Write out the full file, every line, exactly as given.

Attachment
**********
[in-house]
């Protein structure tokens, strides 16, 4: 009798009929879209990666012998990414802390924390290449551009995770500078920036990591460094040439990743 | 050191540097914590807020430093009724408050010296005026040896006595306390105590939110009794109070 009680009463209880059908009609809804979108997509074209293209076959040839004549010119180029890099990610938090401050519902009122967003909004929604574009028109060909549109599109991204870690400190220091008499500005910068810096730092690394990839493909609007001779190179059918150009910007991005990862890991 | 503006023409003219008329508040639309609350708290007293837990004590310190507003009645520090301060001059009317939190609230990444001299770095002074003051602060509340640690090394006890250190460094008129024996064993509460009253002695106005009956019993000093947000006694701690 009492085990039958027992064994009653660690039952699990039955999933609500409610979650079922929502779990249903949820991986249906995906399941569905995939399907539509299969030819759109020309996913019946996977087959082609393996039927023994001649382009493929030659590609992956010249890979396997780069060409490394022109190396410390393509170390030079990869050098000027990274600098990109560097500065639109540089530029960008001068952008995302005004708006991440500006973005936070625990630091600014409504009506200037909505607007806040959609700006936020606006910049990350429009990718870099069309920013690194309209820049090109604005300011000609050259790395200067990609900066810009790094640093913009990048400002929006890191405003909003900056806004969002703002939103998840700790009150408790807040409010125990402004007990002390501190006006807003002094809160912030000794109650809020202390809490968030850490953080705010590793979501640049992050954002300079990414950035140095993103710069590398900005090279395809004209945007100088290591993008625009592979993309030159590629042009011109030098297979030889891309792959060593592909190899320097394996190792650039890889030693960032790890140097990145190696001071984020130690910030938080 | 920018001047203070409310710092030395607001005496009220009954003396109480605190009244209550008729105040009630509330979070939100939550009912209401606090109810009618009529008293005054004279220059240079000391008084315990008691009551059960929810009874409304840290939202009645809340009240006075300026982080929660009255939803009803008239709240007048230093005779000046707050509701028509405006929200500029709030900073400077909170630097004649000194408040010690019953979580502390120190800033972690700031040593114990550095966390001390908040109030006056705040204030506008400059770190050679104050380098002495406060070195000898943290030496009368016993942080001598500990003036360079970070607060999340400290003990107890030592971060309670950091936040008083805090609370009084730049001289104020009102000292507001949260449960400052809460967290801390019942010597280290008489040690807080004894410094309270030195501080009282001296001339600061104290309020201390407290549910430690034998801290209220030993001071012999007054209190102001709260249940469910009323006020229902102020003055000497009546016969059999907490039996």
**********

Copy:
[in-house]
């Protein structure tokens, strides 16, 4: 009798009929879209990666012998990414802390924390290449551009995770500078920036990591460094040439990743 | 050191540097914590807020430093009724408050010296005026040896006595306390105590939110009794109070 009680009463209880059908009609809804979108997509074209293209076959040839004549010119180029890099990610938090401050519902009122967003909004929604574009028109060909549109599109991204870690400190220091008499500005910068810096730092690394990839493909609007001779190179059918150009910007991005990862890991 | 503006023409003219008329508040639309609350708290007293837990004590310190507003009645520090301060001059009317939190609230990444001299770095002074003051602060509340640690090394006890250190460094008129024996064993509460009253002695106005009956019993000093947000006694701690 009492085990039958027992064994009653660690039952699990039955999933609500409610979650079922929502779990249903949820991986249906995906399941569905995939399907539509299969030819759109020309996913019946996977087959082609393996039927023994001649382009493929030659590609992956010249890979396997780069060409490394022109190396410390393509170390030079990869050098000027990274600098990109560097500065639109540089530029960008001068952008995302005004708006991440500006973005936070625990630091600014409504009506200037909505607007806040959609700006936020606006910049990350429009990718870099069309920013690194309209820049090109604005300011000609050259790395200067990609900066810009790094640093913009990048400002929006890191405003909003900056806004969002703002939103998840700790009150408790807040409010125990402004007990002390501190006006807003002094809160912030000794109650809020202390809490968030850490953080705010590793979501640049992050954002300079990414950035140095993103710069590398900005090279395809004209945007100088290591993008625009592979993309030159590629042009011109030098297979030889891309792959060593592909190899320097394996190792650039890889030693960032790890140097990145190696001071984020130690910030938080 | 920018001047203070409310710092030395607001005496009220009954003396109480605190009244209550008729105040009630509330979070939100939550009912209401606090109810009618009529008293005054004279220059240079000391008084315990008691009551059960929810009874409304840290939202009645809340009240006075300026982080929660009255939803009803008239709240007048230093005779000046707050509701028509405006929200500029709030900073400077909170630097004649000194408040010690019953979580502390120190800033972690700031040593114990550095966390001390908040109030006056705040204030506008400059770190050679104050380098002495406060070195000898943290030496009368016993942080001598500990003036360079970070607060999340400290003990107890030592971060309670950091936040008083805090609370009084730049001289104020009102000292507001949260449960400052809460967290801390019942010597280290008489040690807080004894410094309270030195501080009282001296001339600061104290309020201390407290549910430690034998801290209220030993001071012999007054209190102001709260249940469910009323006020229902102020003055000497009546016969059999907490039996």